Fast ice at Calgary’s Olympic Oval produced a trio of world records in World Cup short track speedskating Sunday, while Canadian skaters claimed three silver and a bronze on the final day of competition.
J.R. Celski of the United States became the first man to go under 40 seconds in the 500 metres in 39.973. The American posted that time in the final and took gold ahead of Charles Hamelin of Sainte-Julie, Que., in second.
“I wasn’t really expecting to go that fast today because it’s been a long weekend of racing,” Celski said. “Ice kind of tends to break down over time, but it held its ground and I’m really excited to come out with that world record today.”
South Korea’s Shim Suk Hee and Kwak Yoon-Gy set world records in the women’s and men’s 1,000 metres respectively in the semifinal rounds. Shim went on to win her final, while Kwak took bronze in the men’s final.
Michael Gilday of Yellowknife and Marie-Eve Drolet of Laterriere, Que., earned silver in the men’s and women’s 1,000 metres respectively. The men’s relay team took bronze.
The Canadian team capped the opening World Cup of this season with four silver and a pair of bronze after three days of racing. Olivier Jean of Lachenaie, Que., won silver in the 1,000 metres and Hamelin was a bronze medallist in the 1,500 on Saturday.
The men’s relay team set a world record in Friday’s heats.
“Overall, we’re happy,” Canadian short track director Yves Hamelin said. “We had some bad luck, a few falls.
“We have the feedback we’re searching for, so we know where our athletes are compared to the world scene and other athletes. We are on the right track, but competition is very high and some countries improved a lot.”
Six short track world records in total were broken in Calgary, where high altitude and cold weather makes some of the fastest ice in the world.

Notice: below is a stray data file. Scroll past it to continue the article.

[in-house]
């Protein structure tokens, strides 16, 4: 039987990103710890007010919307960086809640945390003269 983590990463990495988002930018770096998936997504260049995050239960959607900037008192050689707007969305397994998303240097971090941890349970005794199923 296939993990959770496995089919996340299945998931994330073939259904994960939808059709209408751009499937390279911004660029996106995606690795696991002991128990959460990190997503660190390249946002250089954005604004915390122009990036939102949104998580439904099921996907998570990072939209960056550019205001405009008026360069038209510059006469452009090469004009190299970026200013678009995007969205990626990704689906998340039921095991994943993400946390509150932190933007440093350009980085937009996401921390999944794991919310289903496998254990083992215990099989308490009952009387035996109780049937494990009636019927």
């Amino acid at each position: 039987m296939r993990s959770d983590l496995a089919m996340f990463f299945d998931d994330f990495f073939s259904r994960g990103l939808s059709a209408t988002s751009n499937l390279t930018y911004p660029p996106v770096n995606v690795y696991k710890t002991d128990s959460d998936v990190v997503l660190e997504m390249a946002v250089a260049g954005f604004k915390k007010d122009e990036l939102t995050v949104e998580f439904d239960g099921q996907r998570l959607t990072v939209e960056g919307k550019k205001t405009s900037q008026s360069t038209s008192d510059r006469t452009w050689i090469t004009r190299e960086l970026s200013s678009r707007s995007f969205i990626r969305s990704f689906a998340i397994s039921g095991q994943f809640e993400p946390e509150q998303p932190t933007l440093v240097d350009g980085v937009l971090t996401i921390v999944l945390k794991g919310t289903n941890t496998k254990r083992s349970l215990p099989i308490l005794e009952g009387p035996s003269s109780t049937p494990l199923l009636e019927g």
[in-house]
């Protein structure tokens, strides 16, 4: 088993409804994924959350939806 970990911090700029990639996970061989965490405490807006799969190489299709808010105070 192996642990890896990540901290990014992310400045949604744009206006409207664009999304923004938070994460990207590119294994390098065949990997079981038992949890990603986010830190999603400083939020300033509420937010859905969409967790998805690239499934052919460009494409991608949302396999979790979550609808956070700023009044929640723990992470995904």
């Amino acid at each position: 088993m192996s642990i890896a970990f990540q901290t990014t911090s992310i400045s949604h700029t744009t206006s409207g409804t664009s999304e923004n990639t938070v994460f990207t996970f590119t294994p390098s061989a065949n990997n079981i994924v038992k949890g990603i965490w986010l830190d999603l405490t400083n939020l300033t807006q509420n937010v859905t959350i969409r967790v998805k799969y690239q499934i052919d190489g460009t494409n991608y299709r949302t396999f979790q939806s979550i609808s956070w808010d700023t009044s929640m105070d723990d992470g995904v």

“We don’t see world records on a consistent basis like this ever,” Gilday said. “Way more than usual.”
With a time of one minute 26.661 seconds, Shim erased the 1,000-metre record set in Friday’s heats by Canada’s Valerie Maltais. Russia’s Vladimir Grigorev had set a new standard of 40.344 in Friday’s 500-metre heats, but Celski shaved more off the record Sunday.
Kwak’s time of 1:23.007 in the men’s 1,000-metre semifinal bettered Hamelin’s record of 1:23.54 set in 2009.
Hamelin, his brother Francois, Gilday and Jean were poised to win that elusive gold medal for Canada in the men’s 5,000-metre relay Sunday.
Canada led for most of the race until Gilday lost an edge with eight laps to go. The Canadians finished the four-team final and were promoted to the podium with China’s disqualification for a racing penalty.
“I went down completely on my own and that’s a big disappointment for me,” Gilday said. “I haven’t checked my skate. I may have stripped an edge or the ice may have just broken out.
“I don’t want to let the guys down. We did get the world record on Friday. It would have been nice to top that off with a win. It happens to the best of us.”
Marianne St. Gelais of St.-Felicien, Que., flew hard into the crash pads in the semifinal of the women’s 500 metres.
The double silver medallist at the 2010 Winter Olympics required assistance off the ice. Because of concussion-like symptoms, St. Gelais was scratched from the ‘B’ final and the women’s relay.
“We’re not sure about my situation right now,” St. Gelais said. “We have to take a couple days to see what’s going to happen. I’m feeling OK. I have a little bit of a headache.”
Gilday finished second to Victor An of Russia in the men’s 1,000-metre final. Wang Meng of China claimed gold in the women’s 500 metres.
South Korea won gold and Russia the silver in the men’s relay. South Korea also won the women’s relay followed by China and Japan.
The Canadian skaters say the ice in Calgary is fun, but it’s forgiving of competitors who don’t glide well. That allows skaters to bunch up and creates more potential for crashes.
“People don’t die as fast,” Drolet explained. “It’s kind of easier to glide, pick up some speed and keep it. That’s easier for people who usually have trouble in long distances. It makes the race harder and challenging for sure. There’s more passing and more craziness.”
The second World Cup stop is in Montreal starting Friday. The majority of the Canadian team is from Quebec.
“It’s going to be home ice, the real home ice,” said Yves Hamelin, who is also the father of Charles and Francois. “Here, we skate once in a while, but in Montreal they’re really used to the ice and it’s definitely not the same profile, the same ice.
“It’s slower than in Calgary, so we expect our athletes to be in their comfort zone and use this weekend’s feedback as a prep for next weekend.”